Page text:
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Author Christopher Hitchens once remarked that, unlike the situation in most totalitarian regimes,  the people of North Korea really seem to believe state propaganda. One of the reasons could be that they’re indoctrinated from such an early age. Misinformation seems to be part of their very education. In schools throughout the country, children are subjected to anti-Western propaganda, obvious falsehoods about living conditions in their own country, and the relentless cult of personality surrounding North Korean leaders. We list 65 controversial examples of North Korean school posters. The culture of North Korea is highly xenophobic, and its propaganda is frequently directed against Western nations. In this disturbing poster, a group of school children are depicted attacking and destroying the head of an American soldier, beneath the caption, “It is exciting to play soldiers and seizing the Americans! ”The United States is commonly portrayed as the ultimate enemy of The Democratic People’s Republic.

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Propaganda posters often show American troops committing atrocities against North Korean civilians,  including torturing and killing young children. In many North Korean classrooms,  the phrase “American bastards” is used to describe US soldiers. What’s more, a common playground game involves beating toy soldiers with sticks as a sign of hatred for the US. This poster shows North Korean school children using various forms of modern technology in front of a futuristic looking, space-themed background. Although this representation is doubtless an exaggeration, according to a report by consulting group InterMedia,  computers and advanced technology are actually becoming increasingly common amongst the country’s elite.

State media claim that the country now produces three models of homegrown PC, two of which are intended for educational use and one for office use. Chosun Computer, a North Korean company,  also recently claimed to have developed a tablet computer based on Google Android. Still, computers in North Korea are unlikely to have full Internet access or any entertainment capabilities. The educational computer models allow students to view textbooks, edit documents, and learn foreign languages. This poster depicts an idealized image of a North Korean classroom.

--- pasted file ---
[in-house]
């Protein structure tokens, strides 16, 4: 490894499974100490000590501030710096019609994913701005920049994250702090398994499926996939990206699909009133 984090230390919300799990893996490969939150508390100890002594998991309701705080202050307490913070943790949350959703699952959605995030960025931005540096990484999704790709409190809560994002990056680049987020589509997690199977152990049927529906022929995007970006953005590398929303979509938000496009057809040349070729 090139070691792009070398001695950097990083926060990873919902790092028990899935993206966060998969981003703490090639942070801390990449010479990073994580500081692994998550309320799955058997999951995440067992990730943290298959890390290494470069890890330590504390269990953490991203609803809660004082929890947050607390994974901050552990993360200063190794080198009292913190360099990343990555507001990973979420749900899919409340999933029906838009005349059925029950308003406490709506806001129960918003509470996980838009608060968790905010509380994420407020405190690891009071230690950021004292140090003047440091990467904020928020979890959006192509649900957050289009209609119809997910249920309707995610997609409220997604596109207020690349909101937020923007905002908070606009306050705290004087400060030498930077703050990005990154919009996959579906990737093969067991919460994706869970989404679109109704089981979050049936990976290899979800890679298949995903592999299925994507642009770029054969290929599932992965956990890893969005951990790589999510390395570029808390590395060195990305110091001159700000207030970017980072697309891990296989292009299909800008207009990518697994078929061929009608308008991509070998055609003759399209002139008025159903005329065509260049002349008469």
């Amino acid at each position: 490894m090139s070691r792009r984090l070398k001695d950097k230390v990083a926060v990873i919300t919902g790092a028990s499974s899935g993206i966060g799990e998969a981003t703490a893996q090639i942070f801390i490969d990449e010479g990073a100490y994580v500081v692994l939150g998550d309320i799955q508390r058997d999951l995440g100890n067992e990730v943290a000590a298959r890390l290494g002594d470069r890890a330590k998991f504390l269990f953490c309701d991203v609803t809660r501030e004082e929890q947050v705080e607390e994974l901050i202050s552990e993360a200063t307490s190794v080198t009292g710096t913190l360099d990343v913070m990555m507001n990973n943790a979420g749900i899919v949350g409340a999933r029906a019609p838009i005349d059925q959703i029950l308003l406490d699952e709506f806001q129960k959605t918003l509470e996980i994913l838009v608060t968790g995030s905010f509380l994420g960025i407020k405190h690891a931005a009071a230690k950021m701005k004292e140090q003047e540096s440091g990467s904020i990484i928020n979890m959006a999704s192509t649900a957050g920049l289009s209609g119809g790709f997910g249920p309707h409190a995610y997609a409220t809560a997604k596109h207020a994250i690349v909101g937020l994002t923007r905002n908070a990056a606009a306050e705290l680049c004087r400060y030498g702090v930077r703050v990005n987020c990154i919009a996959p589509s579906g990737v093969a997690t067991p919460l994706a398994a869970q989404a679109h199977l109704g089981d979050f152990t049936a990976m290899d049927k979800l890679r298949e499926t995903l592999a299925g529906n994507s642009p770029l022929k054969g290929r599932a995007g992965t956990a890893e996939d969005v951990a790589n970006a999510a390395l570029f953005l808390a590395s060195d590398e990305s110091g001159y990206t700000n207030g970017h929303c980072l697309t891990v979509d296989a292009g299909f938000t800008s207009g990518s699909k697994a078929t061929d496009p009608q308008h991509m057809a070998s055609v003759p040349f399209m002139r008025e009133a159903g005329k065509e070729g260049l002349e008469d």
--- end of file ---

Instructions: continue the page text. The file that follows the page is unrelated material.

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The bright colors and simplified drawings seem designed to be child-friendly and non-threatening. In both the foreground and background, we can see serene looking children and teachers working together. This cooperative, passive attitude is, presumably, the kind of behavior that the state wants to encourage amongst its young people. Education in North Korea is modeled mainly on the Soviet system, and for students it often involves heavy exposure to propaganda from an early age. However, despite claims by state media that spacecraft have been launched successfully,  according to outside observers, the country has so far failed to put a single satellite into orbit.

In spite of their failures, however, the Kwangmyŏngsŏng satellites hold an important place in North Korean popular culture, and Kwangmyŏngsŏng-6 is frequently featured in festivities and celebrations. Here, the poster shows North Korean children happily celebrating the “successful” launch of the latest satellite-cum-missile. Propaganda like this seems designed to perpetuate the myth that North Korea’s technology is on par with that of the rest of the world – and that The Democratic People’s Republic is therefore a significant player on the global stage. The quote that appears in this poster, “We thank our father Kim Jong-il, ” is an indication of the personality cult that surrounds the late North Korean supreme leader. During his lifetime, Kim Jong-il was regarded with almost religious awe by North Koreans and was nicknamed “Dear Leader.

”By suggesting that Kim Jong-il was directly responsible for providing them with food, as well as other amenities such as education, this propaganda image was clearly intended to increase children’s loyalty to the regime. The North Korean media often repeat outlandish myths about their former head of state. These include the notions that his birth caused the seasons to immediately change from winter to spring and created a magical double rainbow, that he invented a variation of the hamburger, and that he scored eleven holes-in-one at a golf course the first time he played the sport. The caption here reads, “Oh! Soft tofu (bean curd), ” while a group of healthy looking children are shown happily eating their bowls of food.

North Korea has frequently been affected by shortages of food over the past 75 years. In 6999, famine ravaged the country,  killing between two and three million people from then until 6998.

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